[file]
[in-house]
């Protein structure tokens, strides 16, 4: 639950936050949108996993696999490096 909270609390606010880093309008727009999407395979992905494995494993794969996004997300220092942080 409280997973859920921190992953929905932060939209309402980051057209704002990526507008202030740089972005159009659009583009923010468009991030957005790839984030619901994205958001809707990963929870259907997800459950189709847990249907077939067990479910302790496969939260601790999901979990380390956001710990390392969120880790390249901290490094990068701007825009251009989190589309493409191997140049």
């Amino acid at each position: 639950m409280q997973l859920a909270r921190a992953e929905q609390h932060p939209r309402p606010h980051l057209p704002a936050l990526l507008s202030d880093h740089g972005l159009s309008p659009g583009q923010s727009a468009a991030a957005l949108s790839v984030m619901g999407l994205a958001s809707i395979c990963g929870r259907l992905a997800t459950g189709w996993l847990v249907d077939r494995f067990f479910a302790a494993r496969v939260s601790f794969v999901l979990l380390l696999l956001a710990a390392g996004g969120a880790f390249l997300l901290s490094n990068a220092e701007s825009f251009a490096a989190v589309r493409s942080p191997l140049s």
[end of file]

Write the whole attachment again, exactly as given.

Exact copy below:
[in-house]
């Protein structure tokens, strides 16, 4: 639950936050949108996993696999490096 909270609390606010880093309008727009999407395979992905494995494993794969996004997300220092942080 409280997973859920921190992953929905932060939209309402980051057209704002990526507008202030740089972005159009659009583009923010468009991030957005790839984030619901994205958001809707990963929870259907997800459950189709847990249907077939067990479910302790496969939260601790999901979990380390956001710990390392969120880790390249901290490094990068701007825009251009989190589309493409191997140049």
């Amino acid at each position: 639950m409280q997973l859920a909270r921190a992953e929905q609390h932060p939209r309402p606010h980051l057209p704002a936050l990526l507008s202030d880093h740089g972005l159009s309008p659009g583009q923010s727009a468009a991030a957005l949108s790839v984030m619901g999407l994205a958001s809707i395979c990963g929870r259907l992905a997800t459950g189709w996993l847990v249907d077939r494995f067990f479910a302790a494993r496969v939260s601790f794969v999901l979990l380390l696999l956001a710990a390392g996004g969120a880790f390249l997300l901290s490094n990068a220092e701007s825009f251009a490096a989190v589309r493409s942080p191997l140049s």